After Chasteen’s visit, he and Buhmeyer kept in touch and decided to partner up in the form of cross-promotion — Buhmeyer and the Core4 crew will head to Arkansas in May to help out at Rule of Three, and in August, the Rule of Three folks will support Core4 in Iowa.
At The Mid South, which celebrated its 10th edition this year, there was a similar display of cross-pollination: a team from Gravel Worlds hosted one of the most popular aid stations on course.
Walking the talk
While it feels like a ‘rising tide lifts all ships’ situation in gravel right now, race organizers know that popularity alone isn’t enough to keep a race afloat.
In the last two years, race organizers have made a concerted effort to diversify start lines and shift the focus away from the pro experience — or at least downplay its importance. Most events now host no-drop shakeout rides, reserve a certain number of entries for groups traditionally overlooked in cycling, and have added categories beyond male and female.
Nevertheless, it’s a delicate balance. Organizers know the value of having a competitive race at the front in terms of the media attention and sponsorship dollars it provides. But they also have to look out for the back of the bunch.
“I think people love it,” Dumas said of the pro race. “I know I get so excited for it. It creates excitement and buzz, but at the same time the 90 percent of people that are there for their own reasons, what can we do to help support them?”
Buhmeyer said he was impressed with how The Mid South addressed the elite 10 percent and the 90 percent of everyone else exactly the same way as they crossed the finish line — with a massive hug from Wintle.
“It makes everyone feel special,” he said.
Both Core4 and Grounded Nebraska have inclusive and equitable initiatives and principles baked into their structure. From short, beginner-friendly distances to working with advocacy group partners, Dumas and Buhmeyer both mention the concept of breaking down barriers through their events.
“Without it, what’s the point?” Buhmeyer said. “I want to be purposeful. I want to make sure this isn’t just for an elite group of people. I want to make sure there’s opportunities.”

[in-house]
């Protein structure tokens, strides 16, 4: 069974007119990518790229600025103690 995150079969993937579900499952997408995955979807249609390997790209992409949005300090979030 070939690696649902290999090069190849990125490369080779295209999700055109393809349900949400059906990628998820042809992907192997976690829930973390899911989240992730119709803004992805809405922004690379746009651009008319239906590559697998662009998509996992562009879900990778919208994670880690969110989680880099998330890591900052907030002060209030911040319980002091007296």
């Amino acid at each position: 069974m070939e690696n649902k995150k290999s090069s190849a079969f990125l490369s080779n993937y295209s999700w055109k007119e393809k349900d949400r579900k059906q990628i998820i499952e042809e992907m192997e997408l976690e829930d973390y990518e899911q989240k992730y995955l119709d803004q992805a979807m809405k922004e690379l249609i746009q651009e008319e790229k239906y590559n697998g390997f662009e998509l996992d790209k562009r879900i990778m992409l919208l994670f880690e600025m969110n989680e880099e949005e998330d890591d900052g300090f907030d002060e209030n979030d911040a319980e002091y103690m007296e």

Core4’s answer to accessibility is a sliding scale registration fee. Buhmeyer and his partners have done extensive research into the cost of events in the area, as well as larger gravel events. They came up with a number that would allow them to cover costs as well as donate a percentage to local non-profits and then determined how much less they could charge and still give charitably.
“This is a way that we feel is fair to build some economic justice,” Buhmeyer said. “Making sure we’re providing access. If people know that the proceeds will go to bike centric non-profits, hopefully they won’t have trouble paying the full fee. But if they can’t, there will be no questions asked.”
In Nebraska, Dumas is addressing accessibility with the Rider Support Program, which users sponsor dollars to support a few new riders’ journey to the start line. Currently, Grounded Nebraska is supporting seven people through this program, with priority given to people in rural areas, as well as BIPOC, LGBTQIA+, and WTF cyclists.
Registration for Core4 opens on April 2, and Grounded Nebraska is currently filling spots. Its rider registration numbers thus far show that something, perhaps all of the things, are working: 47 percent of all registered riders are women, 45 percent are men, and the non-binary/gender expansive category has 13 percent of the total.
Prize money, affordability, inclusivity, and accessibility are all important hooks for people looking to go to a gravel race. They’re also a lot of responsibility for organizers. Is it too much? Does making everyone happy have a cost?
Dumas said she’s been cognizant of the risk of over-promising and under-delivering. She knows that the event as a whole needs she and Cronin’s focus. But, she feels confident that certain issues are worth committing to.
“Yes, operationally, there is a limit to the initiatives you can feasibly accomplish with the given time and budget available,” she said. “That’s just the reality of it. However, I view initiatives as reaching a hand out, or lowering the barriers of entry to bring more people into cycling and its community. And when you look at it through that perspective, then no, I don’t believe there is such a thing as too many initiatives. That’s why it’s a pillar of what we’re doing.”